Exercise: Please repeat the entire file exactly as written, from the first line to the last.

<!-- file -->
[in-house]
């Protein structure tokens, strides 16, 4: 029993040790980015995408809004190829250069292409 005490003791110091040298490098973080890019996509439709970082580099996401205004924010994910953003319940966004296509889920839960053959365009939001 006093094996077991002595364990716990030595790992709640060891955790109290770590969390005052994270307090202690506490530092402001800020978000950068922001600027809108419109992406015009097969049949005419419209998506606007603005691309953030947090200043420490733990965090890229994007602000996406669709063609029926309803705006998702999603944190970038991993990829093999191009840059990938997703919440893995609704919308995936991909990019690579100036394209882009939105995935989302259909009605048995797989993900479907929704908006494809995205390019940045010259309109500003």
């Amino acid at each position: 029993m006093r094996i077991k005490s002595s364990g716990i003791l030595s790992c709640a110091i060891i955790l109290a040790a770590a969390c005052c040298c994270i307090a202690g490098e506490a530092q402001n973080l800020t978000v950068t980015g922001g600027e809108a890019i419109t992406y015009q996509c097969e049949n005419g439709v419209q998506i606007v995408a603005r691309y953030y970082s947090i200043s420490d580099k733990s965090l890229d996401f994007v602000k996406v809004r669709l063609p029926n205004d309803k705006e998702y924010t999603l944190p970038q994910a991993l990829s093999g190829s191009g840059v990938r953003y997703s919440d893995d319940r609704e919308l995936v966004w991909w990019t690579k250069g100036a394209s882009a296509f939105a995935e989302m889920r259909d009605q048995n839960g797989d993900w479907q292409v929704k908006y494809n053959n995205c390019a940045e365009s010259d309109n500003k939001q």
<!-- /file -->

[in-house]
């Protein structure tokens, strides 16, 4: 029993040790980015995408809004190829250069292409 005490003791110091040298490098973080890019996509439709970082580099996401205004924010994910953003319940966004296509889920839960053959365009939001 006093094996077991002595364990716990030595790992709640060891955790109290770590969390005052994270307090202690506490530092402001800020978000950068922001600027809108419109992406015009097969049949005419419209998506606007603005691309953030947090200043420490733990965090890229994007602000996406669709063609029926309803705006998702999603944190970038991993990829093999191009840059990938997703919440893995609704919308995936991909990019690579100036394209882009939105995935989302259909009605048995797989993900479907929704908006494809995205390019940045010259309109500003």
């Amino acid at each position: 029993m006093r094996i077991k005490s002595s364990g716990i003791l030595s790992c709640a110091i060891i955790l109290a040790a770590a969390c005052c040298c994270i307090a202690g490098e506490a530092q402001n973080l800020t978000v950068t980015g922001g600027e809108a890019i419109t992406y015009q996509c097969e049949n005419g439709v419209q998506i606007v995408a603005r691309y953030y970082s947090i200043s420490d580099k733990s965090l890229d996401f994007v602000k996406v809004r669709l063609p029926n205004d309803k705006e998702y924010t999603l944190p970038q994910a991993l990829s093999g190829s191009g840059v990938r953003y997703s919440d893995d319940r609704e919308l995936v966004w991909w990019t690579k250069g100036a394209s882009a296509f939105a995935e989302m889920r259909d009605q048995n839960g797989d993900w479907q292409v929704k908006y494809n053959n995205c390019a940045e365009s010259d309109n500003k939001q």